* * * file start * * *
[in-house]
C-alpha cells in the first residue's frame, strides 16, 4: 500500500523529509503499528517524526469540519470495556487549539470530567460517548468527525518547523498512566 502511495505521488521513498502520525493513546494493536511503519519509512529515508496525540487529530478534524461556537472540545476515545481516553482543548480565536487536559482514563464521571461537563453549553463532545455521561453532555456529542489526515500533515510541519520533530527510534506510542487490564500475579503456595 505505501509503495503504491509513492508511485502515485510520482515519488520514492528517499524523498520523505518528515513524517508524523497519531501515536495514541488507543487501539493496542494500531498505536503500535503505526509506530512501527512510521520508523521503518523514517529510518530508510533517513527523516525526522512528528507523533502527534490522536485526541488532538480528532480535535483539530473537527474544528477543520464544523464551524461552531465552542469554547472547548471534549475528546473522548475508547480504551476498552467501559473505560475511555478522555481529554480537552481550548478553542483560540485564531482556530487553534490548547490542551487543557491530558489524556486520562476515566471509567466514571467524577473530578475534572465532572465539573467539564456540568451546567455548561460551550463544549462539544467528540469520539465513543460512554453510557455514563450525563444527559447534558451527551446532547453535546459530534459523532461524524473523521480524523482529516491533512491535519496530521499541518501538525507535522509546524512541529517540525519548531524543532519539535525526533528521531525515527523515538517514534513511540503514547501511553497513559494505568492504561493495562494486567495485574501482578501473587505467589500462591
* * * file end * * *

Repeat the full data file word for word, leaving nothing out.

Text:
[in-house]
C-alpha cells in the first residue's frame, strides 16, 4: 500500500523529509503499528517524526469540519470495556487549539470530567460517548468527525518547523498512566 502511495505521488521513498502520525493513546494493536511503519519509512529515508496525540487529530478534524461556537472540545476515545481516553482543548480565536487536559482514563464521571461537563453549553463532545455521561453532555456529542489526515500533515510541519520533530527510534506510542487490564500475579503456595 505505501509503495503504491509513492508511485502515485510520482515519488520514492528517499524523498520523505518528515513524517508524523497519531501515536495514541488507543487501539493496542494500531498505536503500535503505526509506530512501527512510521520508523521503518523514517529510518530508510533517513527523516525526522512528528507523533502527534490522536485526541488532538480528532480535535483539530473537527474544528477543520464544523464551524461552531465552542469554547472547548471534549475528546473522548475508547480504551476498552467501559473505560475511555478522555481529554480537552481550548478553542483560540485564531482556530487553534490548547490542551487543557491530558489524556486520562476515566471509567466514571467524577473530578475534572465532572465539573467539564456540568451546567455548561460551550463544549462539544467528540469520539465513543460512554453510557455514563450525563444527559447534558451527551446532547453535546459530534459523532461524524473523521480524523482529516491533512491535519496530521499541518501538525507535522509546524512541529517540525519548531524543532519539535525526533528521531525515527523515538517514534513511540503514547501511553497513559494505568492504561493495562494486567495485574501482578501473587505467589500462591